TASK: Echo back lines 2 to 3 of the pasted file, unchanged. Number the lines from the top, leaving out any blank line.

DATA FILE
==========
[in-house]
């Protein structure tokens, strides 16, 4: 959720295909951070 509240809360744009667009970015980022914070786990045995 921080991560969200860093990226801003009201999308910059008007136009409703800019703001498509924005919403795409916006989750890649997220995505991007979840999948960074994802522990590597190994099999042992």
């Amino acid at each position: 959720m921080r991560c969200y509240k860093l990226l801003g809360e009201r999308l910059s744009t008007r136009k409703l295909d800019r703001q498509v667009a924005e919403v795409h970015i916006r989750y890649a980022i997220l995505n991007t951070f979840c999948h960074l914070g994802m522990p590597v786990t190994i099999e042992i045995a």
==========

């Protein structure tokens, strides 16, 4: 959720295909951070 509240809360744009667009970015980022914070786990045995 921080991560969200860093990226801003009201999308910059008007136009409703800019703001498509924005919403795409916006989750890649997220995505991007979840999948960074994802522990590597190994099999042992």
């Amino acid at each position: 959720m921080r991560c969200y509240k860093l990226l801003g809360e009201r999308l910059s744009t008007r136009k409703l295909d800019r703001q498509v667009a924005e919403v795409h970015i916006r989750y890649a980022i997220l995505n991007t951070f979840c999948h960074l914070g994802m522990p590597v786990t190994i099999e042992i045995a």